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Automating change of representation for proofs in discrete mathematics

Automating change of representation for proofs in discrete mathematics

Research output: Chapter in Book/Report/Conference proceedingConference contribution

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Authors

  • Daniel Raggi (Lead / Corresponding author)
  • Alan Bundy
  • Gudmund Grov
  • Alison Pease

Research units

Info

Original languageEnglish
Title of host publicationIntelligent Computer Mathematics
Subtitle of host publicationInternational Conference, CICM 2015, Washington, DC, USA, July 13-17, 2015 Proceedings
EditorsManfred Kerber, Jacques Carette, Cezary Kaliszyk, Florain Rabe, Volker Sorge
PublisherSpringer
Pages227-242
Number of pages16
VolumeLNAI 9150
ISBN (Electronic)978-3-319-20615-8
ISBN (Print)978-3-319-20614-1
DOIs
StatePublished - 23 Jun 2015
EventConference on Intelligent Computer Mathematics - Washington, DC, United States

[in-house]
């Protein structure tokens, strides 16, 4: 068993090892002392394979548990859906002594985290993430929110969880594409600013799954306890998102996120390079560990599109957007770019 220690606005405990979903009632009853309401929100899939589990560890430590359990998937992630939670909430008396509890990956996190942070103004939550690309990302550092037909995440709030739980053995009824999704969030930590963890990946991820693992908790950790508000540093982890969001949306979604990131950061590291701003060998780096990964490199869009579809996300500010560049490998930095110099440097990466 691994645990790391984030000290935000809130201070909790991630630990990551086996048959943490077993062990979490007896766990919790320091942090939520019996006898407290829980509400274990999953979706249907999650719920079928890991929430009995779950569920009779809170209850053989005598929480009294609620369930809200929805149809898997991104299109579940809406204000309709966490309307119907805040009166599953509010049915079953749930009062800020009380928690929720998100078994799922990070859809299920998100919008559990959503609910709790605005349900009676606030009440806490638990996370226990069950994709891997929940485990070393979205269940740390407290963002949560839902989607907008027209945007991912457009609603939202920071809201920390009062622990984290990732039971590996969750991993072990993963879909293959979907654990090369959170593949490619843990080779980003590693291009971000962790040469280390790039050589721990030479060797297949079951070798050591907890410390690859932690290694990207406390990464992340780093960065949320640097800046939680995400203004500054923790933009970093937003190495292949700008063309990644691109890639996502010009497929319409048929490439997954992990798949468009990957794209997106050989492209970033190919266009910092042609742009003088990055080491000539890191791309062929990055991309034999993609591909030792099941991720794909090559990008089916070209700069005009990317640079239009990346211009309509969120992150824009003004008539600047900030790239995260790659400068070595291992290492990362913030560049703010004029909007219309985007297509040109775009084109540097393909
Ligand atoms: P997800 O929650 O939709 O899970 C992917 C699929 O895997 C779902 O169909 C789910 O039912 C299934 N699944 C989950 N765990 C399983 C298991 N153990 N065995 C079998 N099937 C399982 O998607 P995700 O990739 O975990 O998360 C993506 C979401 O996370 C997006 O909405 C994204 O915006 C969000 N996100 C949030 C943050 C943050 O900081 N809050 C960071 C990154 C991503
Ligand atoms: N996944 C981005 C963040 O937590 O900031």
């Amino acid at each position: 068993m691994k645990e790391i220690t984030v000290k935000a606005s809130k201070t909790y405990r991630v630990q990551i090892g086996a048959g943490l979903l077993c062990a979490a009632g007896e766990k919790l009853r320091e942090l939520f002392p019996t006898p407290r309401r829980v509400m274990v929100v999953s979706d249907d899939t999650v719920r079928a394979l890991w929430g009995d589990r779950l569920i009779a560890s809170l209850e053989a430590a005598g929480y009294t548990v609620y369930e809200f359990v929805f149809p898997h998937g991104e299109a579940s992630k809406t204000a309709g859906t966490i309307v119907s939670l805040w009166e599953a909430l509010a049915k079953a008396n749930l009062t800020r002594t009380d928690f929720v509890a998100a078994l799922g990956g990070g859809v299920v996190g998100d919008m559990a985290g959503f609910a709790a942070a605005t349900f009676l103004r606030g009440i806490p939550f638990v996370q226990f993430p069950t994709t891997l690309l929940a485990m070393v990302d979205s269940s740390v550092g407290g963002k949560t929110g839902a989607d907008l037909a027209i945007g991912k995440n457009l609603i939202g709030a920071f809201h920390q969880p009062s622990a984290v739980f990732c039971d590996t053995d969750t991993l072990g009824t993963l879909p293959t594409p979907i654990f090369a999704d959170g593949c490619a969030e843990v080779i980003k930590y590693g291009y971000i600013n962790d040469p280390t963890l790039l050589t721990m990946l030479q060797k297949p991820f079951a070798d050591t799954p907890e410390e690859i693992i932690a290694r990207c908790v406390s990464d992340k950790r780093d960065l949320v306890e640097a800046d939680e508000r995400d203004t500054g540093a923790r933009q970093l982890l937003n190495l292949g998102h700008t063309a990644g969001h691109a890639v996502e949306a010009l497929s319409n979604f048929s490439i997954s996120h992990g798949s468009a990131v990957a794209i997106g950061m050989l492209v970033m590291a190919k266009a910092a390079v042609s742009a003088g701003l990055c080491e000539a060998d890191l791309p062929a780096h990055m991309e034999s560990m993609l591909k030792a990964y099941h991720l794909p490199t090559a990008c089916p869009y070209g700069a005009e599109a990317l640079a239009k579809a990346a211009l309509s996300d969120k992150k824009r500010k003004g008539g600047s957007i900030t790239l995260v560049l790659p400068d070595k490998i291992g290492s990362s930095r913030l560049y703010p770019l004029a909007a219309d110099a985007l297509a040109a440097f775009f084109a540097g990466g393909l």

Publication series

NameLecture Notes In Computer Science
PublisherSpringer
Volume9150
ISSN (Print)0302-9743
ISSN (Electronic)1611-3349

Conference

ConferenceConference on Intelligent Computer Mathematics
Abbreviated titleCICM 2015
CountryUnited States
CityWashington, DC
Period13/07/1517/07/15
Internet address

Abstract

Representation determines how we can reason about a specific problem. Sometimes one representation helps us find a proof more easily than others. Most current automated reasoning tools focus on reasoning within one representation. There is, therefore, a need for the development of better tools to mechanise and automate formal and logically sound changes of representation.
In this paper we look at examples of representational transformations in discrete mathematics, and show how we have used Isabelle’s Transfer tool to automate the use of these transformations in proofs. We give a brief overview of a general theory of transformations that we consider appropriate for thinking about the matter, and we explain how it relates to the Transfer package. We show our progress towards developing a general tactic that incorporates the automatic search for representation within the proving process.

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